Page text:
How would you describe Tracy Black from "From Cad to Cadaver"? Who inspired this clever character?

Tracy Black is a smart, sassy, no-nonsense girl who speaks her mind and is determined to do the right thing at all costs. She just kind of popped into my head one day. I’m a pleaser by nature, but I wish I could more like Tracy Black sometimes, as far as being outspoken!

When did you start writing the Unchained Trilogy and what was it that first sparked the idea? What was most tricky about writing the first book "Escape"?

Unchained was conceived in 1998 as I thought about how sad it would have been if my husband and I had known each other150 years earlier. Then, being an interracial couple, we couldn’t have gotten married. The rest of the story snowballed from there, and eventually swelled to over 800 pages. I worked on it off and on until finally completing it in 2008. However, after letting it sit in my drawer for a while, thinking it was too long to do anything with I decided to turn it into a trilogy. Transforming it into three parts was a little tricky as far as how to divide it up. Also, deciding how to start it was a challenge too. Originally, I had opened the story in 1998 and told it in flashback. Turns out, it was much more exciting to open with Lori’s escape and tell the story chronologically.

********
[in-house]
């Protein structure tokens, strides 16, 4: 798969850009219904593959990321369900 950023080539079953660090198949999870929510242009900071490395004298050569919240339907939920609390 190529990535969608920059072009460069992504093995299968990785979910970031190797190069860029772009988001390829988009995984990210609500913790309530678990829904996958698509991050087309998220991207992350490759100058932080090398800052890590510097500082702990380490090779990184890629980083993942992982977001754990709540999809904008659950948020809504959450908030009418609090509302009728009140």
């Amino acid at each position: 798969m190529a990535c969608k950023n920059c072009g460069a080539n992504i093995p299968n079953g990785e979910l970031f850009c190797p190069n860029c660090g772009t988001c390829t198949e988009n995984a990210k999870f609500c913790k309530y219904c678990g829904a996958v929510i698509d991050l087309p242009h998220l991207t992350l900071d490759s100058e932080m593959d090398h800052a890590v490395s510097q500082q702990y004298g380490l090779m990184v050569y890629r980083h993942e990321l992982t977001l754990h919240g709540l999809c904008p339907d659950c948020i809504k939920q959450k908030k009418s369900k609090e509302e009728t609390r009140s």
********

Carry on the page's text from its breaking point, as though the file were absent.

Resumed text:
In what ways do you find yourself relating to Lori? What about Daniel?

I see each of them as two young people in love with the odds stacked against them, so I can relate to that. Times have changed, but there are still some out there today that frown on interracial relationships.

How do you think your writing process and methods grew from "Escape" to "Revelation"? Has the way you market your books changed as well?

I think as I progressed in writing the trilogy, I learned how to keep the story moving by utilizing greater conflict and tension. Also I began to create more effective hooks to keep the pages turning. As far as marketing, I started blogging less, and began to use Facebook and Twitter more.

Although set in 1800s an 1900s, in what ways do the books in this trilogy draw a parallel to the modern world? What kind of message do you hope to spread with your writing?